ALT issue redux

With the arrival of a published working draft of HTML5

.. it is time for us to return to the request for input we got
regarding when and how to use @alt.  See for example

** executive summary

* on the process

I would like PFWG to address the full list of "how to populate @alt"  
and not just the one mentioned in the request we got.

There are more subsections that need help than just the one, and
more kinds of people with disabilities affected than just the

There are also more ways to skin the "deliver accessible
content" cat than format specifications.  We need effective
action across the board.  And to get that we should retain
some flexibility about which tool or document says what about this
kind of a discrepancy.

* on the product

The relevant section of the stable draft of HTML5 is at

Clearly the preference from the WAI community is that in the narrow  
case described as
<q>A key part of the content that doesn't have an obvious textual  
..  the absense of an @alt should be a violation of the format  

This defect should not be passed over in the format specification with
a "s**t happens" shrug.

Other cases where there is not text in @alt because of accompanying
text to which the image is supplemental require beefing up so that
the relationship between the image and the text is machine-recognizable.

** more detail

* more issues than "required @alt for critical content."

I am reluctant to send a message to HTML WG that deals only with the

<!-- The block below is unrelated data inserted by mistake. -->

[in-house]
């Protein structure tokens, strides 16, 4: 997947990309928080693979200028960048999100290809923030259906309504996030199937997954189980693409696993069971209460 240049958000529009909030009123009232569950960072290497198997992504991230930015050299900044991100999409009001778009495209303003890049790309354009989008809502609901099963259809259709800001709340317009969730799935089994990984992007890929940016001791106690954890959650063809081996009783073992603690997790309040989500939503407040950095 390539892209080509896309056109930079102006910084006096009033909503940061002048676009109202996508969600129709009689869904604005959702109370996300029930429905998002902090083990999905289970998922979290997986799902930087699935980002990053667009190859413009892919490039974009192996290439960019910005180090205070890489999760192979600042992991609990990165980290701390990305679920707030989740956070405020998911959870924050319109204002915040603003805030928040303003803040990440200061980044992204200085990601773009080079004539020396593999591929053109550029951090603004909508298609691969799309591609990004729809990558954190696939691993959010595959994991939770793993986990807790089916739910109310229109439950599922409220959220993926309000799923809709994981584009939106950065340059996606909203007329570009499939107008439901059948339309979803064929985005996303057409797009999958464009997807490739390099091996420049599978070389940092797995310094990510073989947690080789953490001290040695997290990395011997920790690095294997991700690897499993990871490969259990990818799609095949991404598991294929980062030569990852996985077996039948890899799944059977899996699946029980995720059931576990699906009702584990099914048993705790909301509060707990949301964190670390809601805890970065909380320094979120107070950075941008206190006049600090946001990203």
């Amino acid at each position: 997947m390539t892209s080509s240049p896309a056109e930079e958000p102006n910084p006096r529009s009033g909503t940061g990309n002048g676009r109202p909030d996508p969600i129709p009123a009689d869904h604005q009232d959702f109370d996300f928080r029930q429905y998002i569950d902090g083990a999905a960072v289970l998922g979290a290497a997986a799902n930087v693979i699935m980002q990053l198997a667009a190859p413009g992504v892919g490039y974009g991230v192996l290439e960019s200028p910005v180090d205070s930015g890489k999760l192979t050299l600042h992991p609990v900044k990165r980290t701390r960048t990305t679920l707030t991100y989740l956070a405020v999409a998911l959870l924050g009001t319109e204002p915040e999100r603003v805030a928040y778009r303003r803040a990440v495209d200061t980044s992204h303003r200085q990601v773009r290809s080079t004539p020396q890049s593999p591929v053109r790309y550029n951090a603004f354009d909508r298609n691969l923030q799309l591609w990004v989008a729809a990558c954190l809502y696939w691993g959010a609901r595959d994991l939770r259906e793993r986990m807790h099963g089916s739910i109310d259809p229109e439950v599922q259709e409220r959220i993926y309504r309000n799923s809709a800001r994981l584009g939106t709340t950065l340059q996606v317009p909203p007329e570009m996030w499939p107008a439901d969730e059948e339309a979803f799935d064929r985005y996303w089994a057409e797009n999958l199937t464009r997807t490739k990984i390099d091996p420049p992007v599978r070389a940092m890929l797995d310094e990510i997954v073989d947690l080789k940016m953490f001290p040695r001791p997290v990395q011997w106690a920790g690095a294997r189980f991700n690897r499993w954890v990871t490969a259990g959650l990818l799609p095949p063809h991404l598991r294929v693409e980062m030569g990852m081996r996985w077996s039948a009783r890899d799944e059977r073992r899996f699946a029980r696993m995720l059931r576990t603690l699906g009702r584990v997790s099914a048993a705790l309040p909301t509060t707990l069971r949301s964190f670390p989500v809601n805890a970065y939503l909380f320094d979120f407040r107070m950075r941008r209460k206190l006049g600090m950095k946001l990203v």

issue of the missing ALT in the case

<q>A key part of the content that doesn't have an obvious textual  

There are several other cases where the instructions in the HTML5 draft
are that the @alt should be empty.  These are similar to putting a null
@alt on an image in an image link when the link @title is desired to be

I think that these cases need to be identified by machine-applicable
selectors before the "no @alt" instruction can be acceptable.

In other cases, where an image amplifies some text also in the page,
the relationship of the image to the text must be machine recognizable.
People with reading difficulties need the association to be machine-
recognizable because they may be critically dependent on the image to
grok the words.

* whose error is it?  affirmative action beats un-enforced rules

Given the low level of strict conformance to W3C format specifications
in the Web as she is spoke today, it is not clear how much of a prize
it is to insist that a missing @alt in this case is a format error
vs. just being an accessibility error (which it will be anyway).

If the format errors are not going to be checked in the content  
pipeline, then we are going to have to use policy concern for
accessibility to get content checked anyway.  In that case accessibility
violations with be caught and to the extent that the enforcement is
effective, fixed.  In other words, it is more of a gain to get more
authoring tools to implement ATAG techniques to help authors use
@alt right than to insist the format spec be what says they were wrong
when it's not done right.

We should regard the HTML WG desire to standardize recovery from defects
as a positive step.  Something that we should applaud and work with.

Clearly, the absense of an @alt in the narrow case described above
should not be cause for the browser to reject the whole document, as
is the uncomfortable rule with many XML errors.

If we look more closely at who should respond how at each stage
in the content production and extraction process, and get those
responses tooled up better, we will get more conformance and more


Received on Wednesday, 30 January 2008 15:56:34 UTC